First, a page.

CERAWA is a prototype type of ERA based on ERAWA, but designed to incorporate a ceramic tile into the reactive element instead of mainly relying on metalic materials like steel. The reactive element still contains a certain amount of steel though and is also making use of rubber in some applications. CERAWA provides protection against classic (small) RPGs, which have a penetration into steel in the range of 300 milimetres, and 14.5 mm armor-piercing ammunition when fitted to a BMP-1. Unlike other types of ERA, CERAWA does not require a large amount of base armor: in Polish trials, a 10 mm steel plate was neither penetrated by a RPG-7 nor by the CERAWA explosive reactive armor protecting it.

Switzerland's RUAG has developed SidePRO-CE, which is a composite explosive reactive armor design. The focus for SidePRO-CE was put on lower collateral damage. SidePRO-CE does provide protection against HEAT ammunition such as RPGs (incl. tandem shaped charge warheads) and kinetic energy ammunition.

SidePRO-CE ERA being tested against a HEAT warhead.
CLARA (Composite Lightweight Adaptable Reactive Armour) is a German composite reactive armor, which has been developed by Dynamit Nobel Defence (a company that traces back it's origin to Alfred Nobel, aka "that guy from the Nobel prize" and inventor of the dynamite). Unlike other types of ERA, CLARA is designed to be fragmentation free. This is achieved by using a composite fibre material instead of metal or ceramic plates for the reactive elements.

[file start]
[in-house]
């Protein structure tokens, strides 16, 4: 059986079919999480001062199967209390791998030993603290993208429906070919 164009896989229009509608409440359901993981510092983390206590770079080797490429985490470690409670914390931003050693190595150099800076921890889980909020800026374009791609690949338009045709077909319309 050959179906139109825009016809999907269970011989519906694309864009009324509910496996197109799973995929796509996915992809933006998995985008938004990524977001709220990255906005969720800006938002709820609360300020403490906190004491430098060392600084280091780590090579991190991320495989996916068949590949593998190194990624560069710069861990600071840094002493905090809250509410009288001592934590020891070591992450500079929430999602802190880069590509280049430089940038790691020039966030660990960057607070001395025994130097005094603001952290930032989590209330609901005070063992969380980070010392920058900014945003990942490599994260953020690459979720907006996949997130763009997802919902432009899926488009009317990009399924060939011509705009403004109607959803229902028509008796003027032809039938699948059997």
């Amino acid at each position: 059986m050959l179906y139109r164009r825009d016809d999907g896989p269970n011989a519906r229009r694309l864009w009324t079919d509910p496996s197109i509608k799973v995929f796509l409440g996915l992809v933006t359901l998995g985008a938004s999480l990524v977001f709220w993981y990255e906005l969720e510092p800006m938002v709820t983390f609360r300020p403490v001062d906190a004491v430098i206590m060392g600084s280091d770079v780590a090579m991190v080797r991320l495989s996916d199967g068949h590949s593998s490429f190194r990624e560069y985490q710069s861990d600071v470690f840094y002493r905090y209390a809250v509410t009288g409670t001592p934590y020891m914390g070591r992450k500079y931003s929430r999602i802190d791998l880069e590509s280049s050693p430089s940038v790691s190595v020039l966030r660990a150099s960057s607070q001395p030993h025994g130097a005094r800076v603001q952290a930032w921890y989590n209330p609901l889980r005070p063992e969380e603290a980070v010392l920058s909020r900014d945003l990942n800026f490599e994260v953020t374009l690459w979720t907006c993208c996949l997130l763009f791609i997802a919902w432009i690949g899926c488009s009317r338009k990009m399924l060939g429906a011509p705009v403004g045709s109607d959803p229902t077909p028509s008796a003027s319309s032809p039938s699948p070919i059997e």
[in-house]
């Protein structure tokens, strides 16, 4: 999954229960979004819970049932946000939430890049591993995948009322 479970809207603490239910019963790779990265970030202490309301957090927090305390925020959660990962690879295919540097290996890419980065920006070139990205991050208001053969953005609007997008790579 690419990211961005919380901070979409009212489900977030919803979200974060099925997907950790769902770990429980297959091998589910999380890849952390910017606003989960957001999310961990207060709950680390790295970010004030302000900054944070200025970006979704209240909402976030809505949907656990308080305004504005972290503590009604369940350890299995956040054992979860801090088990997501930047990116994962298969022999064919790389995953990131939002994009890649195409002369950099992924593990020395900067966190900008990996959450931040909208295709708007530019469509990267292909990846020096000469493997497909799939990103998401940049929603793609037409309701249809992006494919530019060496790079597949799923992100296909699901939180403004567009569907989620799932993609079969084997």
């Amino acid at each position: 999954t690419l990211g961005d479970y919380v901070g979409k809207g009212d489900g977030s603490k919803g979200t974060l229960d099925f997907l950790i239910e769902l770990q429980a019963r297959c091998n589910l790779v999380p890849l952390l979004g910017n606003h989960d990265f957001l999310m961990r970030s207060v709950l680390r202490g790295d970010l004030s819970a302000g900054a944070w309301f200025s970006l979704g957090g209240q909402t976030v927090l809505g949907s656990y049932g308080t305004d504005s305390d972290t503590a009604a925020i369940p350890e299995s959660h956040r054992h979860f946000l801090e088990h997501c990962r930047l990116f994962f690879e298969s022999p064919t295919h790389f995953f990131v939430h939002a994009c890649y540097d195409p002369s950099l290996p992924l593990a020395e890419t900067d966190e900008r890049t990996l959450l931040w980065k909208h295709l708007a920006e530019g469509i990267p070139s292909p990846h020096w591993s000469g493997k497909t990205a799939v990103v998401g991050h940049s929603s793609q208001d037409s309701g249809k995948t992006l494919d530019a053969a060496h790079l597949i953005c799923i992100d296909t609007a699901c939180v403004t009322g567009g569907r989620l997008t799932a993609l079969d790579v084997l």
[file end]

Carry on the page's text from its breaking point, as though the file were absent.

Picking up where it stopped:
Depending on version CLARA has an areal density of 70 kilograms per metre to 270 kilograms per metre. It provides protection against single stage shaped charges (as used on most RPGs), EFPs and in case of the heavy version against kinetic energy penetrators up to 30 mm APFSDS. 

CLARA was originally developed for the Dutch-German Fennek scout car deployed in Afghanistan, but it was never adopted on the Fennek due to weight concerns and changes in priorities. After being successfully trialed on the Marder infantry fighting vehicle (IFV), CLARA is being used to protect the German Puma IFV in certain areas. In this configuration, each ERA tile has a weight of about 40 kilograms. It has also been tested on the Boxer APC. According to Dynamit Nobel Defence CLARA offers a tenfold increase in protection per weight compared to "traditional passive armor", the latter is understood to be steel armor.